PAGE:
Your wedding day is likely to be one of the most memorable and exciting days of your life, but as anyone who is planning or has planned a wedding knows, it’s also a great deal of work. Lining up the vendors, making all of the arrangements, and guaranteeing that things are in the order you want them is not simple, and some details can slip through the cracks.
When picking a caterer for your wedding, you’re likely to taste the food, discuss the menu, haggle over the price, and call it a day. However, there are a variety of other things you should keep in mind with your catering selection, and below you’ll find a guide to some things that are commonly overlooked.
If your caterer is operating a licensed food preparation business, it’s almost certain that they have received a certification in safe food handling from the proper local authorities. Your caterer should be able to provide you with documentation to this end, as well as a history of his or her certifications. Having this information will make you feel comfortable about your health and your guests’.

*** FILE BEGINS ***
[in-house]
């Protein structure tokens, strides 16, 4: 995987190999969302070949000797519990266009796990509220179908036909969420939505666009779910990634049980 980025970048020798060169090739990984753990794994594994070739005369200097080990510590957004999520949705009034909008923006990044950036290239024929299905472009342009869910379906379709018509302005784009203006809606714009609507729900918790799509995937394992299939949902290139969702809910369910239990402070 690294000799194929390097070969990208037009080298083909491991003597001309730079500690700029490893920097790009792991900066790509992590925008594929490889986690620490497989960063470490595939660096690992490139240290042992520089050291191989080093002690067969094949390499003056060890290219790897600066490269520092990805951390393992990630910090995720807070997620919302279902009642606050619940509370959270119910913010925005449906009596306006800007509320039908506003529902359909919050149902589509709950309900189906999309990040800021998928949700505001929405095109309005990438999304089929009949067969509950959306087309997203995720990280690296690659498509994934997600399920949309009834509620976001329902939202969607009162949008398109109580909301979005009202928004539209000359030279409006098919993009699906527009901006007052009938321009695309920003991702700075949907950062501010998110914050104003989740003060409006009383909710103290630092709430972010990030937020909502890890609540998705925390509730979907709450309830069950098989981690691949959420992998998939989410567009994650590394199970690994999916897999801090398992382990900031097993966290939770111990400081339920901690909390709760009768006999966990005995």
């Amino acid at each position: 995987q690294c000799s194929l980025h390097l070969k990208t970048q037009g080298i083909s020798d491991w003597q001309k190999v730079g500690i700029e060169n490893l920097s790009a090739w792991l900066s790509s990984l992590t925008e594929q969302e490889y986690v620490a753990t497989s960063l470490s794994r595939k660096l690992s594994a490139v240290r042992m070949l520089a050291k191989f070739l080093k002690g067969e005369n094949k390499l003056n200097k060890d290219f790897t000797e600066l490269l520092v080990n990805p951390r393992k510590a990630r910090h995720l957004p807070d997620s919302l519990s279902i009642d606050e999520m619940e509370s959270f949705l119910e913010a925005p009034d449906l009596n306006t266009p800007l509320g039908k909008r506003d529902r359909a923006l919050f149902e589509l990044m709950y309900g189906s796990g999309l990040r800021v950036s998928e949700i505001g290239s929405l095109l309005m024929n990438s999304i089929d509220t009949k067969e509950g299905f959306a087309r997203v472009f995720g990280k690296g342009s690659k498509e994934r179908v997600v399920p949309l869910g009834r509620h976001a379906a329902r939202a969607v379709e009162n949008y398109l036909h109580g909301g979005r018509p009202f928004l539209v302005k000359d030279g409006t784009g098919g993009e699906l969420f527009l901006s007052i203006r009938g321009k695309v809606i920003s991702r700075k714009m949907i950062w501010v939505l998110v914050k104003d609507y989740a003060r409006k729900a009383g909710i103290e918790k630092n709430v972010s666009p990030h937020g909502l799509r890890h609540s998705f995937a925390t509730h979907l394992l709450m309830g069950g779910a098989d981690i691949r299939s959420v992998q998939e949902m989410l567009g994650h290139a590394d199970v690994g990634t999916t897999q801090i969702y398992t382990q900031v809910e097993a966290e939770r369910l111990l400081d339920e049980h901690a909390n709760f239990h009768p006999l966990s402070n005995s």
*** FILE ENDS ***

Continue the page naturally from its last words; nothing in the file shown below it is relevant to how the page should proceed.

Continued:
You should also discuss with your caterer the difficulties in transporting and storing food safely. Some venues can be very warm when full of people or may not have adequate refrigeration space for your quantity of food, and you should ask your caterer how he or she plans to overcome these challenges.
When you sign a contract with your caterer, it is likely that you will base your agreement on the cost per the number of guests who agree to attend. This will provide you with a measure of security and allow you to predict your costs more easily, but it is not without its downfalls.
If your guest list grows higher than you’ve anticipated, you may be faced with shortcuts in your catering in an attempt to avoid a loss. You should be clear and firm about your expectations upfront, and could even consider building a contingency clause into your agreement to guarantee your guests are provided for.
Decor and Details
While your family is likely to eagerly help you set up the reception space on the big day, most people do not have families composed of decorating professionals. Your caterer, on the other hand, is likely to have well rounded experience in hospitality, and may be able to assist you with this set up. You should ask beforehand about decorating assistance and how they plan to highlight the food area, so you have an idea how to best work it in to the look you want for your big day.